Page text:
It depends very much on the concrete circumstances as to how much effort the human brain puts into the planning and preparation of movements. When reaching for an object on a table in front of us we make use of previously stored information to prepare the movement in advance. When we try to catch a falling object, we have to react quickly and there is no time to prepare the movement. Movement is processed mainly in the motor cortex of the brain. Researchers led by Jörn Rickert at the Bernstein Centre for Computational Neuroscience and the University of Freiburg have now discovered that completely different neural activities in the motor cortex can lead to identical movements, depending on how well the movement is planned in advance.
In order to investigate how the brain controls voluntary movements in advance, the scientists took a close look at the brain activity of rhesus monkeys. The tests were carried out at the Centre National de la Recherche Scientifique in Marseille. The monkeys sat in front of a screen with six push buttons arranged in a circle, and were trained to touch a particular button in a particular situation. In one experimental set-up, the monkeys had to push a specific button that lit up green one second prior to reaching out for the button. The light then changed from green to red, indicating that the monkeys had to touch the button. In another experimental set-up, the monkeys were trained to follow an approximate direction of movement. This was achieved by a green signal given by two or three adjacent push buttons. After one second, one of the push buttons would turn red and the monkeys were required to touch the red button. This process led to the monkeys experiencing a second of uncertainty about what exactly they needed to do. The activity of individual nerve cells in the monkeys’ motor cortex was measured throughout the entire experiment.
Using quantitative-statistical methods, the scientists investigated how well the direction of movement in different phases of the experiments could be deduced from the measured activity of the nerve cells. They found that the neural encoding of movement depended strongly on the amount of information available. If the target of the movement was precisely known prior to having to reach for it, the brain is able to precisely plan the movement. The direction of movement can in this case be deduced from the activity of the neurons prior to reaching for the object, i.e. during the planning phase. If the target is not precisely known, it goes without saying that the movement cannot be planned as well as in the first case. However, this lack of planning led to a more accurate neuron activity at the precise moment that the monkeys were reaching out for a particular object. “The motor cortex plans movements as early as possible, i.e. as soon as the necessary information is available,” said Rickert explaining their findings. Planning insecurity is later compensated by the neurons allocating their computational resources to meet the demands defined by the movement task and context.The results obtained by the Freiburg researchers will contribute to the further development of brain computer interfaces (BCIs). Using BCIs, information on movements can be read from the brain, enabling severely paralysed patients to control prostheses by thought. “Our results, coupled with the results of other groups of researchers, show that there is no clear relationship between neural activity and movement,” explained Rickert. Both planning security, and attention or motivation may have a considerable effect on the encoding of movement. “Such factors need to be taken into account when decoding movement parameters from the brain and applying them to brain computer interfaces,” said Rickert.The results were recently published in the “Journal of Neuroscience” and, amongst other things, are of importance for the development of brain-controlled prostheses used by severely paralysed patients.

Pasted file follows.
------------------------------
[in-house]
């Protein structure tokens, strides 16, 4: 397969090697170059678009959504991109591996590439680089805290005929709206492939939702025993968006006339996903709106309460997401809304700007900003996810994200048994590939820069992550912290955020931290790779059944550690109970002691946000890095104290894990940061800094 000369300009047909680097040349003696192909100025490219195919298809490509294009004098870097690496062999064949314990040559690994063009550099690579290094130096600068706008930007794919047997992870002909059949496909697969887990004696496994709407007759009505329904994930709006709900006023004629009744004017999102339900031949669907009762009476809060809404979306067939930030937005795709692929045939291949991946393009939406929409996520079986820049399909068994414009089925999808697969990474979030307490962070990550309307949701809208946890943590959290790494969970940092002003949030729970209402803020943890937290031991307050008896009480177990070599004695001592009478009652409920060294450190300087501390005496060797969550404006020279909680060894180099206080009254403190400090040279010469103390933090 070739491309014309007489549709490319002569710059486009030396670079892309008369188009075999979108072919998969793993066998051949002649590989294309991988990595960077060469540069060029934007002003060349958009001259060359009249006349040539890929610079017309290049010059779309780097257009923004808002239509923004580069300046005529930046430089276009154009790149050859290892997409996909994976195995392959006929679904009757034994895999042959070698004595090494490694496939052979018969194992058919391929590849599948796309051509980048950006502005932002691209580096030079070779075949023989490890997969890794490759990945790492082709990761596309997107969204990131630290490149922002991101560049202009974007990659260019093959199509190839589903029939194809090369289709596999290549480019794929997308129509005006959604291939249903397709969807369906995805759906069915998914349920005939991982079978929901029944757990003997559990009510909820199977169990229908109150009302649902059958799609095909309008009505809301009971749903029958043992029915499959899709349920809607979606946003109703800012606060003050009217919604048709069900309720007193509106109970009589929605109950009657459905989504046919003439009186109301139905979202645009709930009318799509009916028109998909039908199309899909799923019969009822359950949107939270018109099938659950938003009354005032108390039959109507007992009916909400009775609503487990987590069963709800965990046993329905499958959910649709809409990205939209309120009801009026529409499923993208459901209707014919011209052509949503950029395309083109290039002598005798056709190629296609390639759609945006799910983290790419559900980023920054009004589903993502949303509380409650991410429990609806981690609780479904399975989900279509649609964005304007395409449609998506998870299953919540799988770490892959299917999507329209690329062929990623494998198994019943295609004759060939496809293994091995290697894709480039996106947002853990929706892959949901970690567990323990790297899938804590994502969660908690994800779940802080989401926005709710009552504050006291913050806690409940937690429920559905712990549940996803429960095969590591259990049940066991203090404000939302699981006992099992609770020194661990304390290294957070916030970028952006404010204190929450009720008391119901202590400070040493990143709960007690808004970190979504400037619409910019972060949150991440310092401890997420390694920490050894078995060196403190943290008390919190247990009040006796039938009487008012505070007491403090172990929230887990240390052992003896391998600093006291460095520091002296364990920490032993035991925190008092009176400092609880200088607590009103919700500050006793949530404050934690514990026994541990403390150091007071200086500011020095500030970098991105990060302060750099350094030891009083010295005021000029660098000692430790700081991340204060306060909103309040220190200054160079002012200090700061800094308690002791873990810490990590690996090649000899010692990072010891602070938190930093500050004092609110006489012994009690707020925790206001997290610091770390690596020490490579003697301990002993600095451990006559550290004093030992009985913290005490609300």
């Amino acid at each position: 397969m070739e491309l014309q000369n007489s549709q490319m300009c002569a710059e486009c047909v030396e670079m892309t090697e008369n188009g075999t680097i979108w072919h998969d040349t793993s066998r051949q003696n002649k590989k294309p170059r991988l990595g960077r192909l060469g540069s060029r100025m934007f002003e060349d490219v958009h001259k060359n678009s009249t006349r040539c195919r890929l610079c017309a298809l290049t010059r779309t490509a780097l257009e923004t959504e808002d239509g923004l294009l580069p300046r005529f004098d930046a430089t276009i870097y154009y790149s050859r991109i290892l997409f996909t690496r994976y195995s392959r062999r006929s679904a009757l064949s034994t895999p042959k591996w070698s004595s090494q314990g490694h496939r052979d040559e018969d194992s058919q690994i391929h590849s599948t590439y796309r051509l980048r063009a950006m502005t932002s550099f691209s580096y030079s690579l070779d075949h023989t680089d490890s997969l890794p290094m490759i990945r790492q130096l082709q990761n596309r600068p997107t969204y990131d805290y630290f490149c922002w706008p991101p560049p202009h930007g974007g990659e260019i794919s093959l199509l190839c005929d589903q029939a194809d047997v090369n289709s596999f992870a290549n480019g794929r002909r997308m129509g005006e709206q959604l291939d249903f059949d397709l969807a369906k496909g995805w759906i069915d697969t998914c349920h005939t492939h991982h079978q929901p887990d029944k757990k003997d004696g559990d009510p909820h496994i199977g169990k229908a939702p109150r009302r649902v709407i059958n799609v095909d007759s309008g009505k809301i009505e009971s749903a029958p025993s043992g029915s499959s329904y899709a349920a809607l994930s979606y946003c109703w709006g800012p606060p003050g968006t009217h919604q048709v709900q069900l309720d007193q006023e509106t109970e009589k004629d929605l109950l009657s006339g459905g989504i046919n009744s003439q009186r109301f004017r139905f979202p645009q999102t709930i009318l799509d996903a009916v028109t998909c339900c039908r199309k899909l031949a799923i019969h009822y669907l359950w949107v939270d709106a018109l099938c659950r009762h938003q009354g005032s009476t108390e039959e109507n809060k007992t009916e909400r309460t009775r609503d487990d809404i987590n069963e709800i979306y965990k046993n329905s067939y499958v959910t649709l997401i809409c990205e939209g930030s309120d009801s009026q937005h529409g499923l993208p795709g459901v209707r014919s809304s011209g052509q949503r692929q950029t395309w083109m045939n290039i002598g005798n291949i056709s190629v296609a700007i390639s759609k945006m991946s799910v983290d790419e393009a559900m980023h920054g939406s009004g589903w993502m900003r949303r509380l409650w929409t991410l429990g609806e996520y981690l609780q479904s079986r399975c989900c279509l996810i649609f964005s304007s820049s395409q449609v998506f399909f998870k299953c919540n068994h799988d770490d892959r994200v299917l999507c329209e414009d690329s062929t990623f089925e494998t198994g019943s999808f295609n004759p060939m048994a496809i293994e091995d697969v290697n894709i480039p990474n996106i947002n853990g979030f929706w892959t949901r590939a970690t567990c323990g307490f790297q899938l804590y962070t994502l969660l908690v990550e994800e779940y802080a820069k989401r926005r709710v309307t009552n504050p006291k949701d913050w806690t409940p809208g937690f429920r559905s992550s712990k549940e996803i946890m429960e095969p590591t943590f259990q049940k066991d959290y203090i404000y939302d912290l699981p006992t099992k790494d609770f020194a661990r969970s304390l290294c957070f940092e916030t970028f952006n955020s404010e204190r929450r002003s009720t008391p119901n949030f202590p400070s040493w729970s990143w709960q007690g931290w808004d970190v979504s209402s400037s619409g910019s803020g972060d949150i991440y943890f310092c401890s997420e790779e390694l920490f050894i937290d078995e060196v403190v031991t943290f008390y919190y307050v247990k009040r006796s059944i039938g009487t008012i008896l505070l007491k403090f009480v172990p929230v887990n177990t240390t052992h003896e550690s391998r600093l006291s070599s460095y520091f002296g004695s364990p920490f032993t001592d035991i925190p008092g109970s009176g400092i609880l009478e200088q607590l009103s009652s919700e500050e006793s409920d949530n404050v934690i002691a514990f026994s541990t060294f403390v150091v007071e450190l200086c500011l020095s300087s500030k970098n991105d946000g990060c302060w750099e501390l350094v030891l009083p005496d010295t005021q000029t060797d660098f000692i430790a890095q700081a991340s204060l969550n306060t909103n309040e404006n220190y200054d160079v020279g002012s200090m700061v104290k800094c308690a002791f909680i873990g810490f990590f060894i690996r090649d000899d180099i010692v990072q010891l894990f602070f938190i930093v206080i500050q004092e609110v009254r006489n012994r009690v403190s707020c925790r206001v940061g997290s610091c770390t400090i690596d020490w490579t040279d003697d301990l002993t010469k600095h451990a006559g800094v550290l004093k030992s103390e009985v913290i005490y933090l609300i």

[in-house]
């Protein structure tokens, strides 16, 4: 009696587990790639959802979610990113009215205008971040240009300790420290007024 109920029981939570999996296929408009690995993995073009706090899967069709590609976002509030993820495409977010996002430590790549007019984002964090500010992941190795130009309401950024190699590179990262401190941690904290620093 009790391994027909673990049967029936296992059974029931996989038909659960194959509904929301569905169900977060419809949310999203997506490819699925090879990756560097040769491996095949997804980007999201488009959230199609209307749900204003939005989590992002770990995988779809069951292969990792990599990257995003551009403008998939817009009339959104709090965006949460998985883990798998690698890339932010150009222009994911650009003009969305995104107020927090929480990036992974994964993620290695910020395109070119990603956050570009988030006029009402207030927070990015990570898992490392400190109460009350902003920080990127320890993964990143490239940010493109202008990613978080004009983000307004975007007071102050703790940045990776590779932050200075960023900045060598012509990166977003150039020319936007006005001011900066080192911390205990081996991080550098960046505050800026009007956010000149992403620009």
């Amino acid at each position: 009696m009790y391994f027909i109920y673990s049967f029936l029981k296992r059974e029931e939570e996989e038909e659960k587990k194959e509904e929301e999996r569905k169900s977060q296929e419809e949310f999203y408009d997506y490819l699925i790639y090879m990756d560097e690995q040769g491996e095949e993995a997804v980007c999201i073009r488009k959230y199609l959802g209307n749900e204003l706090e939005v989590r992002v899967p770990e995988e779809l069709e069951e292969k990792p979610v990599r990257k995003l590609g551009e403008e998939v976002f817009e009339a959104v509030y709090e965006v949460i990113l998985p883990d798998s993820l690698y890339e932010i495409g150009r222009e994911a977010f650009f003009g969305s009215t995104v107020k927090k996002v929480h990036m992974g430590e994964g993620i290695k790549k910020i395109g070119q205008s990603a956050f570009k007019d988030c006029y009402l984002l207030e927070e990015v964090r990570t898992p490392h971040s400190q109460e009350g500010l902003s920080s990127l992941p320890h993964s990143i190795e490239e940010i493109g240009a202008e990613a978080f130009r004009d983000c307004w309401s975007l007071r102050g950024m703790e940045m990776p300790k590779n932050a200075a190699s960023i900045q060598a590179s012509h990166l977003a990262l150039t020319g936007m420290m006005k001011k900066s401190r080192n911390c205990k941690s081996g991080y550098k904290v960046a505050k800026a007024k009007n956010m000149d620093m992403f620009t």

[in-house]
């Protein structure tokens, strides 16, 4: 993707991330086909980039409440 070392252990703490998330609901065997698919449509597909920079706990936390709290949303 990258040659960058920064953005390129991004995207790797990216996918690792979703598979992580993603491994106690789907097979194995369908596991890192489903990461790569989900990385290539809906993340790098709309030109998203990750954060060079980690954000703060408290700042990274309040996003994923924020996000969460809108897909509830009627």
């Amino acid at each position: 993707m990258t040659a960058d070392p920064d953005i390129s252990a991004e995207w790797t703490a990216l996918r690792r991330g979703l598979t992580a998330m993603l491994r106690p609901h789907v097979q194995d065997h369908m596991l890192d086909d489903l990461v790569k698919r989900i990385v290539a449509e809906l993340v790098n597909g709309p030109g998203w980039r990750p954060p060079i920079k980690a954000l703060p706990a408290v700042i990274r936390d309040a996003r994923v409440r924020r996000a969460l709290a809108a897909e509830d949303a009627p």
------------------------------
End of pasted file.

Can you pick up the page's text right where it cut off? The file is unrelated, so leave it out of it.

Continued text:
Original publication:Jörn Rickert, Alexa Riehle, Ad Aertsen, Stefan Rotter und Martin Nawrot. Dynamic encoding of movement direction in motor cortical neurons. Journal of Neuroscience, 4. November 2009
Contact:Dr. Jörn RickertInstitute of Biology IUniversity of FreiburgTel.: +49-761-203-2543E-mail: rickert(at)biologie.uni-freiburg.de